After the women’s league was created in 2016, the clubs colluded to impose ceilings on female players’ salaries of between 500 pesos ($25) and 2,000 pesos ($100) monthly.
Mexico’s anti-monopoly commission announced Thursday it has fined more than a dozen soccer teams for conspiring to impose a cap on the salaries of women soccer players.
The Mexican Football Federation (FMF), 17 clubs and eight unidentified people were handed fines totaling 177.6 million pesos ($8.9 million), according to a statement by Cofece, the antitrust authority.
After the women’s league was created in 2016, the clubs colluded to impose ceilings on female players’ salaries of between 500 pesos ($25) and 2,000 pesos ($100) monthly, Cofece said. Younger players in the Under-17 category were not paid a salary, only provided with aid for education and food.
The FMF sent communications to “persuade” the clubs to adhere to the limits and verified that they were in compliance, Cofece alleged.
In the 2018-19 season, the agreement was modified and salary ceilings were set at 15,000 pesos ($750) monthly.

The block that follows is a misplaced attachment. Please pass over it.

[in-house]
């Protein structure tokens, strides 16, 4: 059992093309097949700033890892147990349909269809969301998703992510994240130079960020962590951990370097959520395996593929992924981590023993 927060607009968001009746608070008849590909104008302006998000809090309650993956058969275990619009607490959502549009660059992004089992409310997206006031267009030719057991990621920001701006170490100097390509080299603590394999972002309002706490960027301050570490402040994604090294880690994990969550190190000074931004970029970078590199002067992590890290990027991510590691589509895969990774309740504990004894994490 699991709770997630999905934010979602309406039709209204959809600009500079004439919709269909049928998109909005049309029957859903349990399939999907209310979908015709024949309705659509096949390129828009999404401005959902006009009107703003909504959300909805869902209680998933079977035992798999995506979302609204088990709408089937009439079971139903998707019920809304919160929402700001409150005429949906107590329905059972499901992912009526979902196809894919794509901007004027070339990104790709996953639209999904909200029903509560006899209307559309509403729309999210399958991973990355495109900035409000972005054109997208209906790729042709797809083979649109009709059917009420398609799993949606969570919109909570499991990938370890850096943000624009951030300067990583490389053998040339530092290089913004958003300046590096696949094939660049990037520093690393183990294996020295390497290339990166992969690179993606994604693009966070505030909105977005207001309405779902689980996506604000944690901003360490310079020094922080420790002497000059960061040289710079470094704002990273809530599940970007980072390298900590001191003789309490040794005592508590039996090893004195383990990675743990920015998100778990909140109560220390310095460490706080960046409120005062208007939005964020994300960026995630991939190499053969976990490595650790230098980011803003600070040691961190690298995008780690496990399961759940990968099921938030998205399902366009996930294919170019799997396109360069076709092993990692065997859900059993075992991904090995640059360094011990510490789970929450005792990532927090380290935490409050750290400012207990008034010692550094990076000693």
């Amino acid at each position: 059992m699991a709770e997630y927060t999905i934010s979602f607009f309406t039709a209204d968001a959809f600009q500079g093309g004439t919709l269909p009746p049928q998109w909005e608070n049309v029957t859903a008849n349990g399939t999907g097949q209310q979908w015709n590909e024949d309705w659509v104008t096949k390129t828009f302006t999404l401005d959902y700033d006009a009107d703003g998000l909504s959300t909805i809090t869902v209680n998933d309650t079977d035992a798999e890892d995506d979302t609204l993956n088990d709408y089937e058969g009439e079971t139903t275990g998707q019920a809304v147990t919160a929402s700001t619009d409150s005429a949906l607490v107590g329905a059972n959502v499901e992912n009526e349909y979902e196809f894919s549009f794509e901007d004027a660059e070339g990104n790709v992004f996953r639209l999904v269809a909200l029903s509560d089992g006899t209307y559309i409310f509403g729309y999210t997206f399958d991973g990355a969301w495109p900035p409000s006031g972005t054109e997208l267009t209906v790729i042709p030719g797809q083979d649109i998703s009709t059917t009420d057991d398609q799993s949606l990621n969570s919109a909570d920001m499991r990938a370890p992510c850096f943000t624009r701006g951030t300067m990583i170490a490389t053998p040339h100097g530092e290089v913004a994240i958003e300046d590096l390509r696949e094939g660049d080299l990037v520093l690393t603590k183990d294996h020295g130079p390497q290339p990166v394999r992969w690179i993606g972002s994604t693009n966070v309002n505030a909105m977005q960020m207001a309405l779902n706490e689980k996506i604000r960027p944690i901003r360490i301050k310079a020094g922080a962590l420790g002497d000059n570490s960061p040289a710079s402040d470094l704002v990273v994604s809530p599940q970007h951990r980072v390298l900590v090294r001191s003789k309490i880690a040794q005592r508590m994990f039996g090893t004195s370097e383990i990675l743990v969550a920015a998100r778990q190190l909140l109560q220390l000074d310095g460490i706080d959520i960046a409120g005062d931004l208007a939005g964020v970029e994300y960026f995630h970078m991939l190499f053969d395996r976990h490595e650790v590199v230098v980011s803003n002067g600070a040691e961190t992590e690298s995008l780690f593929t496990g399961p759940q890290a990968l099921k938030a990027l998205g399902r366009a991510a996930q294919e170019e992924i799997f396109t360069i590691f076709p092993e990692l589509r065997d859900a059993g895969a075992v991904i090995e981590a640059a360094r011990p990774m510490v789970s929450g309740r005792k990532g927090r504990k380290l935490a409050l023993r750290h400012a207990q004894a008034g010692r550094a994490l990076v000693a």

“The practice… not only had a negative impact on their income, but also had the consequence of widening the gender pay gap,” Cofece said of the impact on players in a statement.
The fined clubs and the FMF for a decade applied a so-called “gentlemen’s agreement” through which clubs maintained the right to retain players even after their contracts expired.
A new team would have to get the endorsement of a player’s current team and often pay before hiring them.
The FMF and Liga MX, which is comprised of the clubs, said in a joint statement that the “gentlemen’s agreement” ended in 2018 and the salary caps ended in May 2019.
The FMF and Liga MX added that they will not challenge the fines imposed by Cofece.
Source: Animal Politico